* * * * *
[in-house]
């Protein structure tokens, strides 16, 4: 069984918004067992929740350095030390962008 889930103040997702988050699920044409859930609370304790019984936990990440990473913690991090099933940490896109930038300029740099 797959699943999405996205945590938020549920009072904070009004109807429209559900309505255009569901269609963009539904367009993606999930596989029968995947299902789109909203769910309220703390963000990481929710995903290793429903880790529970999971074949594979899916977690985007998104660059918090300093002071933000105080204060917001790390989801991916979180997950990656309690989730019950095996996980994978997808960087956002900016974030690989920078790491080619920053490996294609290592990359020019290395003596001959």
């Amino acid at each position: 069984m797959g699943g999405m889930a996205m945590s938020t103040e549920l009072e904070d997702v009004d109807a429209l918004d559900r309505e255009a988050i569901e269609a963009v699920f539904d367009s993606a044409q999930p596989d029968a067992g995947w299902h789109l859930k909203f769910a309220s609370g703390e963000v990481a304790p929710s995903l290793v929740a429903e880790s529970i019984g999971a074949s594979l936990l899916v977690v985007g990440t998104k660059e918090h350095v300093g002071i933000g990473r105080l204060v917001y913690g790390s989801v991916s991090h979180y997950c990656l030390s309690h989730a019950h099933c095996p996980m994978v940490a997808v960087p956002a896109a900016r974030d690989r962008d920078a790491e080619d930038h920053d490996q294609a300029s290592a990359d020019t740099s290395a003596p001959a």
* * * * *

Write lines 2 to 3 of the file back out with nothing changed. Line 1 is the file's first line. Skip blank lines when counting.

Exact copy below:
């Protein structure tokens, strides 16, 4: 069984918004067992929740350095030390962008 889930103040997702988050699920044409859930609370304790019984936990990440990473913690991090099933940490896109930038300029740099 797959699943999405996205945590938020549920009072904070009004109807429209559900309505255009569901269609963009539904367009993606999930596989029968995947299902789109909203769910309220703390963000990481929710995903290793429903880790529970999971074949594979899916977690985007998104660059918090300093002071933000105080204060917001790390989801991916979180997950990656309690989730019950095996996980994978997808960087956002900016974030690989920078790491080619920053490996294609290592990359020019290395003596001959």
């Amino acid at each position: 069984m797959g699943g999405m889930a996205m945590s938020t103040e549920l009072e904070d997702v009004d109807a429209l918004d559900r309505e255009a988050i569901e269609a963009v699920f539904d367009s993606a044409q999930p596989d029968a067992g995947w299902h789109l859930k909203f769910a309220s609370g703390e963000v990481a304790p929710s995903l290793v929740a429903e880790s529970i019984g999971a074949s594979l936990l899916v977690v985007g990440t998104k660059e918090h350095v300093g002071i933000g990473r105080l204060v917001y913690g790390s989801v991916s991090h979180y997950c990656l030390s309690h989730a019950h099933c095996p996980m994978v940490a997808v960087p956002a896109a900016r974030d690989r962008d920078a790491e080619d930038h920053d490996q294609a300029s290592a990359d020019t740099s290395a003596p001959a």